Presentation on theme: "THE MISSION-DRIVEN PARISH AND DIOCESE Spirituality and Practice – the How of Mission."— Presentation transcript:
THE MISSION-DRIVEN PARISH AND DIOCESE Spirituality and Practice – the How of Mission
THE SPIRITUALITY OF MISSION Pre-Vatican II’s perception of mission spirituality was that grace flowed from God through the missionary to the people Vatican II recovered the understand that God’s grace has been and continues to be present in the world, in people of other churches and denominations, in other religions, and in other cultures. In the context of mission there is a multidirectional movement of grace through and from the people to the missionary, and among the people themselves.
DIALOGUE: DISCOVERING HOW THE REIGN OF GOD IS PRESENT Christians are to have a deep concern for the salvation of others and a profound respect for the ways they have already searched for and experienced God. The church not only gives of itself in service to the world and to the people of the world’s cultures but learns from its involvement and expands its imagination of the depths of God’s unfathomable riches. Dialogue is the normal and necessary manner of every form of Christian mission. Any sense of mission not permeated by such a dialogical spirit would go against the demands of true humanity and against the teachings of the Gospel.
PROPHETIC DIALOGUE: DISCERNING THE ALREADY AND THE NOT YET Mission needs to be prophetic in speaking out against that which puts and keeps the poor in that state, in pointing out those aspects of culture that are contrary to the reign of God, and in maintaining that Jesus is the way, the truth, and the life. The spirituality and practice of mission go hand in hand. We need to develop a spiritual attentiveness and a discerning spirit for acknowledging and affirming God’s reign and the seeds of the word of God and for naming and uprooting those weeds that are contrary to the reign of God. The spirituality and practice of mission is done in the context of a community, both a church community and social/cultural community. The practice of this mission spirituality can be described as respectfully and humbly entering the “garden” or world of meaning of the “other”.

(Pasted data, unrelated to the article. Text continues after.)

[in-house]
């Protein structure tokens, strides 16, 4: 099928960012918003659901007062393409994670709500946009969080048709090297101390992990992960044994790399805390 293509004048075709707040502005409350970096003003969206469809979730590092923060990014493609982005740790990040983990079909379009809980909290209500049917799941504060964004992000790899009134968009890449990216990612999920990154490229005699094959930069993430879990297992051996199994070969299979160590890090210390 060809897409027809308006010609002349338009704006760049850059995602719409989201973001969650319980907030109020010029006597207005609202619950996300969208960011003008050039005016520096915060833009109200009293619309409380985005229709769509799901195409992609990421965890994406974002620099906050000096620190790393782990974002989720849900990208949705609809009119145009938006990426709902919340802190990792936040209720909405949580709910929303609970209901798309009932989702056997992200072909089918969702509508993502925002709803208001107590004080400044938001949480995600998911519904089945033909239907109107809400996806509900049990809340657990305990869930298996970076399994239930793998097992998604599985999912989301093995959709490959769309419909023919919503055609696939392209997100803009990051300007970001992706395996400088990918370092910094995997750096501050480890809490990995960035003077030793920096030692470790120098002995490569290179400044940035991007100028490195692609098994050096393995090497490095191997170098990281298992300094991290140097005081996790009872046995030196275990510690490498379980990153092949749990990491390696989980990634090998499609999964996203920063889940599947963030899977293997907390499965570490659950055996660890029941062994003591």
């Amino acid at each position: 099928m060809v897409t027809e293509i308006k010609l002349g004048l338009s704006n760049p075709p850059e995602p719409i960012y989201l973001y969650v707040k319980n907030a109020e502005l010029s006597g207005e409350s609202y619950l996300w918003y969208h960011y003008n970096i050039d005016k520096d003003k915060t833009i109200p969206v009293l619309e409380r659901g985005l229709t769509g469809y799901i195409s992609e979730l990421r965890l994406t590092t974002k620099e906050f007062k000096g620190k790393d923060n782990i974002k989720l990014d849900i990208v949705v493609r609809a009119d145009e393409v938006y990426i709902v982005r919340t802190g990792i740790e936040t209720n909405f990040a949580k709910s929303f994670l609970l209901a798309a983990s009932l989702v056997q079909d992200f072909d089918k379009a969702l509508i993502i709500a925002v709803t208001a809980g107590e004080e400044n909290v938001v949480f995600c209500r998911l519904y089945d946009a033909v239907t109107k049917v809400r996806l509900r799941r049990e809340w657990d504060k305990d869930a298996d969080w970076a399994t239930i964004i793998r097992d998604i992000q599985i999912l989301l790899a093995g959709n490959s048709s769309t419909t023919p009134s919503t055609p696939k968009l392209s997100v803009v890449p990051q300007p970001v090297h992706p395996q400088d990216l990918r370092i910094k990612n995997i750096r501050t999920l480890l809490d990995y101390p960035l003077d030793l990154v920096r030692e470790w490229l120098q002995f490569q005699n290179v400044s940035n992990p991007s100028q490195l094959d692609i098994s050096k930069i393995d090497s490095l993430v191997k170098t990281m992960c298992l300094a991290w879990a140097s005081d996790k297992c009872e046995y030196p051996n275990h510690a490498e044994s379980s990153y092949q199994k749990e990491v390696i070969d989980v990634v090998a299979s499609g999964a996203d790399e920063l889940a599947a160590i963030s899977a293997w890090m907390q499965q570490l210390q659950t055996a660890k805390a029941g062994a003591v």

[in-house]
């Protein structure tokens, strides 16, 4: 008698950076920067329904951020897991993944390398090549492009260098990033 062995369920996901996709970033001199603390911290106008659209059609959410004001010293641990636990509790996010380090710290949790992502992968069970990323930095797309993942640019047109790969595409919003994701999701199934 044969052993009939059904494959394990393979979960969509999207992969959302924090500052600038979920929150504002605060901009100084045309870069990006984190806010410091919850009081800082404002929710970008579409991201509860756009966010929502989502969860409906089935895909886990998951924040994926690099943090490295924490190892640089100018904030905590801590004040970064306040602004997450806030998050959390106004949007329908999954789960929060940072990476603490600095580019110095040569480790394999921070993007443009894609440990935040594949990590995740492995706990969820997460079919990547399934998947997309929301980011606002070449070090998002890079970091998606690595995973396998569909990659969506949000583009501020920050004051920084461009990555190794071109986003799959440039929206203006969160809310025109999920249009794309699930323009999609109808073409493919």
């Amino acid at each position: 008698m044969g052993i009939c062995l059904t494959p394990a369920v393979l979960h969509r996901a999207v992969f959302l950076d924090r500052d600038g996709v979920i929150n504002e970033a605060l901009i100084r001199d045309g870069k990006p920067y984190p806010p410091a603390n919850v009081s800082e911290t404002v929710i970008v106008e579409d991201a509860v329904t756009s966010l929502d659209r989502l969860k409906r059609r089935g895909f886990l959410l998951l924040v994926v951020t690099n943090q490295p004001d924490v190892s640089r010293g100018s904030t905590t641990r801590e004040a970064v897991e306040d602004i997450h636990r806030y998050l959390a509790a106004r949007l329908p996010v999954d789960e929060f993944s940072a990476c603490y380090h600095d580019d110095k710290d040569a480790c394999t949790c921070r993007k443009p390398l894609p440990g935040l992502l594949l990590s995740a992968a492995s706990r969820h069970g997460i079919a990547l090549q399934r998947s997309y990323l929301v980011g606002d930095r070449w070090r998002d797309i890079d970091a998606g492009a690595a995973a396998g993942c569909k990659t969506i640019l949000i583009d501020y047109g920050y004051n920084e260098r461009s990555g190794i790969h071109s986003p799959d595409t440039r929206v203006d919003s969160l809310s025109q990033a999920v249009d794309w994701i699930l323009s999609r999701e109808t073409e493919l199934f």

PRACTICE OF MISSION In 1997 the US bishops issued a statement entitled Called to Global Solidarity: International Challenges for US Parishes. This statement is founded upon the universal nature and social teaching of the church. The role of the parish is to challenge and encourage every believer to greater global solidarity. Solidarity implies seeing all people as brothers and sisters within God’s human family and being transformed in such a way that we act “on behalf of the one human family, calling us to help overcome the divisions of the world”. For the church of the American continent solidarity is the source of a commitment to reciprocal solidarity and the sharing of the spiritual gifts and material goods with which God has blessed them.
QUESTIONS FOR REFLECTION Describe the link between spirituality and practice of mission. What three things can you do in your home, parish, or diocese as your “next step” in mission?
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